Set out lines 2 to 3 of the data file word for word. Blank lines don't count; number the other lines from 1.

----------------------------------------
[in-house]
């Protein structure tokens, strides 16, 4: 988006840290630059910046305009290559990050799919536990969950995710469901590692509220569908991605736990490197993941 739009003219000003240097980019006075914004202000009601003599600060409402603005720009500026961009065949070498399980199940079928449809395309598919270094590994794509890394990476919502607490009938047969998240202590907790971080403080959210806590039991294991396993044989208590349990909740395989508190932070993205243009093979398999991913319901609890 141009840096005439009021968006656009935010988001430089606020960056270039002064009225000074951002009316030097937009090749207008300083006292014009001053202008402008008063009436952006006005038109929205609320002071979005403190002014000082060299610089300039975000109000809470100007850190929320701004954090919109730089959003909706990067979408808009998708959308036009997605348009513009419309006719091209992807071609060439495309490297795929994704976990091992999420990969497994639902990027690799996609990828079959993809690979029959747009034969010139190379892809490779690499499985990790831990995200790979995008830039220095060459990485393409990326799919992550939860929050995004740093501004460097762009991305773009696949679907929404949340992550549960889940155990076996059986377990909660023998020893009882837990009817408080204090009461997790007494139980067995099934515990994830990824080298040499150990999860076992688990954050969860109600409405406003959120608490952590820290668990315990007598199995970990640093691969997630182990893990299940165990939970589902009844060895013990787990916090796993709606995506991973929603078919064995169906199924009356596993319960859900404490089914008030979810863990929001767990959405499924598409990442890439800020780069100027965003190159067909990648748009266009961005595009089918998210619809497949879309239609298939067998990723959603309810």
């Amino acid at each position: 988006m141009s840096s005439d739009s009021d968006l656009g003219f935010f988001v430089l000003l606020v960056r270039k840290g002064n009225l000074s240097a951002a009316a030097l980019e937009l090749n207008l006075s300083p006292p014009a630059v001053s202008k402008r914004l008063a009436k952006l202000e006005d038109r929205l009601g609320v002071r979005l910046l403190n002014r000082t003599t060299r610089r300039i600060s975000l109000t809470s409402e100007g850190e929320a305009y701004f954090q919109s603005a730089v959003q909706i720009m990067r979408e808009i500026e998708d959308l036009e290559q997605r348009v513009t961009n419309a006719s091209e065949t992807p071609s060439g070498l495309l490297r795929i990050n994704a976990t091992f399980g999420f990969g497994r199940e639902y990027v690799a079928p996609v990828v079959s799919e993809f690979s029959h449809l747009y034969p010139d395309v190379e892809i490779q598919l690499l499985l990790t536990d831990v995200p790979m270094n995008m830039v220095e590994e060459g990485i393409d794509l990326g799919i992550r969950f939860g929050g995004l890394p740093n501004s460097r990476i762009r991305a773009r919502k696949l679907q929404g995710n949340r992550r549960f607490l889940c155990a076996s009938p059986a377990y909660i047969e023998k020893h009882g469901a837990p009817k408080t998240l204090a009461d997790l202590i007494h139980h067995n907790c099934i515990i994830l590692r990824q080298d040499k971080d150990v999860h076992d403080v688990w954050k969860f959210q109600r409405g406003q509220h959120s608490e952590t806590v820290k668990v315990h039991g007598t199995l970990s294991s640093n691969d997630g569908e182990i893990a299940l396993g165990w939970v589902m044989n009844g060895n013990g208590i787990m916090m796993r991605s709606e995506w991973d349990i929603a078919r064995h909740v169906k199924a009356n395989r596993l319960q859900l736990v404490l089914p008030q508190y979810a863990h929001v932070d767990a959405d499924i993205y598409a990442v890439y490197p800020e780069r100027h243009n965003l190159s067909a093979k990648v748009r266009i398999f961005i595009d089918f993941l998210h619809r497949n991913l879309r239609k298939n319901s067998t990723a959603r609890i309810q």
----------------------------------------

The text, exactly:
């Protein structure tokens, strides 16, 4: 988006840290630059910046305009290559990050799919536990969950995710469901590692509220569908991605736990490197993941 739009003219000003240097980019006075914004202000009601003599600060409402603005720009500026961009065949070498399980199940079928449809395309598919270094590994794509890394990476919502607490009938047969998240202590907790971080403080959210806590039991294991396993044989208590349990909740395989508190932070993205243009093979398999991913319901609890 141009840096005439009021968006656009935010988001430089606020960056270039002064009225000074951002009316030097937009090749207008300083006292014009001053202008402008008063009436952006006005038109929205609320002071979005403190002014000082060299610089300039975000109000809470100007850190929320701004954090919109730089959003909706990067979408808009998708959308036009997605348009513009419309006719091209992807071609060439495309490297795929994704976990091992999420990969497994639902990027690799996609990828079959993809690979029959747009034969010139190379892809490779690499499985990790831990995200790979995008830039220095060459990485393409990326799919992550939860929050995004740093501004460097762009991305773009696949679907929404949340992550549960889940155990076996059986377990909660023998020893009882837990009817408080204090009461997790007494139980067995099934515990994830990824080298040499150990999860076992688990954050969860109600409405406003959120608490952590820290668990315990007598199995970990640093691969997630182990893990299940165990939970589902009844060895013990787990916090796993709606995506991973929603078919064995169906199924009356596993319960859900404490089914008030979810863990929001767990959405499924598409990442890439800020780069100027965003190159067909990648748009266009961005595009089918998210619809497949879309239609298939067998990723959603309810």
């Amino acid at each position: 988006m141009s840096s005439d739009s009021d968006l656009g003219f935010f988001v430089l000003l606020v960056r270039k840290g002064n009225l000074s240097a951002a009316a030097l980019e937009l090749n207008l006075s300083p006292p014009a630059v001053s202008k402008r914004l008063a009436k952006l202000e006005d038109r929205l009601g609320v002071r979005l910046l403190n002014r000082t003599t060299r610089r300039i600060s975000l109000t809470s409402e100007g850190e929320a305009y701004f954090q919109s603005a730089v959003q909706i720009m990067r979408e808009i500026e998708d959308l036009e290559q997605r348009v513009t961009n419309a006719s091209e065949t992807p071609s060439g070498l495309l490297r795929i990050n994704a976990t091992f399980g999420f990969g497994r199940e639902y990027v690799a079928p996609v990828v079959s799919e993809f690979s029959h449809l747009y034969p010139d395309v190379e892809i490779q598919l690499l499985l990790t536990d831990v995200p790979m270094n995008m830039v220095e590994e060459g990485i393409d794509l990326g799919i992550r969950f939860g929050g995004l890394p740093n501004s460097r990476i762009r991305a773009r919502k696949l679907q929404g995710n949340r992550r549960f607490l889940c155990a076996s009938p059986a377990y909660i047969e023998k020893h009882g469901a837990p009817k408080t998240l204090a009461d997790l202590i007494h139980h067995n907790c099934i515990i994830l590692r990824q080298d040499k971080d150990v999860h076992d403080v688990w954050k969860f959210q109600r409405g406003q509220h959120s608490e952590t806590v820290k668990v315990h039991g007598t199995l970990s294991s640093n691969d997630g569908e182990i893990a299940l396993g165990w939970v589902m044989n009844g060895n013990g208590i787990m916090m796993r991605s709606e995506w991973d349990i929603a078919r064995h909740v169906k199924a009356n395989r596993l319960q859900l736990v404490l089914p008030q508190y979810a863990h929001v932070d767990a959405d499924i993205y598409a990442v890439y490197p800020e780069r100027h243009n965003l190159s067909a093979k990648v748009r266009i398999f961005i595009d089918f993941l998210h619809r497949n991913l879309r239609k298939n319901s067998t990723a959603r609890i309810q």